Is a Target Outside Range of Xform Function Bad?

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This topic contains 3 replies, has 4 voices, and was last updated by  Robert Butler 1 week, 5 days ago.

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    Hello, all. First time poster with a question about a message that came up in Minitab when doing a Johnson transformation on some supplier data. My supplier’s data in non-normal and, without getting into all the details, this isn’t surprising to me given the process and allowed range. So in order to calculate a cpk/ppk, I used a Johnson transformation. The transform worked (at least it didn’t fail to transform, and gave me revised values for pp/ppk); but it didn’t recalculate the spec limits, and I got this warning message: ” Specification limit or target outside of range of transformation function.”

    My question, does this mean the transformation is no good even though I got new pp/ppk numbers? I would think if there were an error of significant magnitude, it wouldn’t attempt to re-calculate pp/ppk. Should I rather go with a non-normal analysis and cpk/ppk numbers (Weibull, SEV, etc.) since they also give acceptable, although much lower pp/ppk numbers?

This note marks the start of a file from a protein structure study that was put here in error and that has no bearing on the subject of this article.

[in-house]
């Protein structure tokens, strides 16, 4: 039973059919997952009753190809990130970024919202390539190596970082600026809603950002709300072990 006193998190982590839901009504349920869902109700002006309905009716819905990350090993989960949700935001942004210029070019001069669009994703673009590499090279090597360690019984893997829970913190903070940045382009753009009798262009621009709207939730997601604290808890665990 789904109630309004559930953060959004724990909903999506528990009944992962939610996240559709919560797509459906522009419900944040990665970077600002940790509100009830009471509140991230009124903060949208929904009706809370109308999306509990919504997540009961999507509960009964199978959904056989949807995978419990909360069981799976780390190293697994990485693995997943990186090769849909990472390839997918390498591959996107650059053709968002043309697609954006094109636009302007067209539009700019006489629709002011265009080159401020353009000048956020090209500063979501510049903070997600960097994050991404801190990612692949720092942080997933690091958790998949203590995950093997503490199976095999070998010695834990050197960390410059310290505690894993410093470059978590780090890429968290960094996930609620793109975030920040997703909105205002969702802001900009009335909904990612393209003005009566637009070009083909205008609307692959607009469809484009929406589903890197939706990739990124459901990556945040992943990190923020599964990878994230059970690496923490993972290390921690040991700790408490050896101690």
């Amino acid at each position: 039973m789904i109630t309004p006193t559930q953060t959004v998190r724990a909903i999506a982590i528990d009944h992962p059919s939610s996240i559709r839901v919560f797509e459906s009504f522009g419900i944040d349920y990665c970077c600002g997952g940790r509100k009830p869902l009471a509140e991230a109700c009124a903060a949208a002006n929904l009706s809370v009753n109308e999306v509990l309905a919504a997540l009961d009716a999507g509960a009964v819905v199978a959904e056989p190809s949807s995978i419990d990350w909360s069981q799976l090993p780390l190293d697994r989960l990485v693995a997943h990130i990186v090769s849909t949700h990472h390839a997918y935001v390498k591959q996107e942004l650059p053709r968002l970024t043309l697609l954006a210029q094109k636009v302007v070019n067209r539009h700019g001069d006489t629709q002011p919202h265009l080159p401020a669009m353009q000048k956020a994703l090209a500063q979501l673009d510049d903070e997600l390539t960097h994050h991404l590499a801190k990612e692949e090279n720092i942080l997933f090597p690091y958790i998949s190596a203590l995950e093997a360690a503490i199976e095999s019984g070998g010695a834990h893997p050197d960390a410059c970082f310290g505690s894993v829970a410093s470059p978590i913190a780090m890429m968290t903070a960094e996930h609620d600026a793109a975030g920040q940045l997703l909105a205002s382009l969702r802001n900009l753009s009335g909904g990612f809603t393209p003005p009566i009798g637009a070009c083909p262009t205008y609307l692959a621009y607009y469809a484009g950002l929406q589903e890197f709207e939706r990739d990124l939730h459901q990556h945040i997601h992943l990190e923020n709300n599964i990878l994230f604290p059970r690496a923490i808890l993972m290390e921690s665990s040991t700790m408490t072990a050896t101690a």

Chuck White

    I would definitely take that warning as a red flag. It basically means that if your data had included any measurements at the spec limits, the current transformation function could not have been used. Since I would expect measurements at spec limits to be possible, I wouldn’t put any trust in this transformation.

    One possible cause for the error is that you put a boundary in as a spec limit. For example, GD&T dimensions like roundness or flatness can never go below zero, so zero is a boundary, not a spec limit. If that is the case, in Minitab you can either check the Boundary box for that limit, or you can leave the limit empty (both options will give you the same result).

    Also, the Johnson transformation is complex compared to other normalizing methods, so it should only be used as a last resort. The keep it simple principle applies. Did you try a Box-Cox transformation, or fitting the data to another distribution first?


    Chris Seider

    I’d not bother doing Johnson transformations to get a Cpk….you can always look at ppm defective or IF required convert the ppm defective to a Ppk or Cpk depending on the source of the data.


    Robert Butler

    The other option is to not bother with any kind of transformation. Since you know the distribution is non-normal for data when the process is in control just use the usual methods for calculating Cpk for non-normal data. It is my understanding that Minitab has this method as part of the program. The method is described in detail in Chapter 8 of Bothe’s book Measuring Process Capability. The chapter title is “Measuring Capability for Non-Normal Variable Data.” Personally, when having to generate a Cpk for non-normal data, it is my method of choice.

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